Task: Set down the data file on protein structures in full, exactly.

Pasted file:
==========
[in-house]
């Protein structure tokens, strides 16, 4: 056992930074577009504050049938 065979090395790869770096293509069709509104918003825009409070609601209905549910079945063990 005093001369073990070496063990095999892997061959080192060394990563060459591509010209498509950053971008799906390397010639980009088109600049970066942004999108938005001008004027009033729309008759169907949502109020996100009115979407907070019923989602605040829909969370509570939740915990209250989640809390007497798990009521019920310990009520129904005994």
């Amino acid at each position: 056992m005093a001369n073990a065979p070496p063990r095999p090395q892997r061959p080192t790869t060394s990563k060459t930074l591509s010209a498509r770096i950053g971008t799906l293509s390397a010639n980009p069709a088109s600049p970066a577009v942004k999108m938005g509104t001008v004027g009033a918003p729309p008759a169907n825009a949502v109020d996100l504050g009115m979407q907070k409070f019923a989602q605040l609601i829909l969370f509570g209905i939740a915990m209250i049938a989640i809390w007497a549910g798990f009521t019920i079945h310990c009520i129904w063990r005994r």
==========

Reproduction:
[in-house]
């Protein structure tokens, strides 16, 4: 056992930074577009504050049938 065979090395790869770096293509069709509104918003825009409070609601209905549910079945063990 005093001369073990070496063990095999892997061959080192060394990563060459591509010209498509950053971008799906390397010639980009088109600049970066942004999108938005001008004027009033729309008759169907949502109020996100009115979407907070019923989602605040829909969370509570939740915990209250989640809390007497798990009521019920310990009520129904005994």
């Amino acid at each position: 056992m005093a001369n073990a065979p070496p063990r095999p090395q892997r061959p080192t790869t060394s990563k060459t930074l591509s010209a498509r770096i950053g971008t799906l293509s390397a010639n980009p069709a088109s600049p970066a577009v942004k999108m938005g509104t001008v004027g009033a918003p729309p008759a169907n825009a949502v109020d996100l504050g009115m979407q907070k409070f019923a989602q605040l609601i829909l969370f509570g209905i939740a915990m209250i049938a989640i809390w007497a549910g798990f009521t019920i079945h310990c009520i129904w063990r005994r």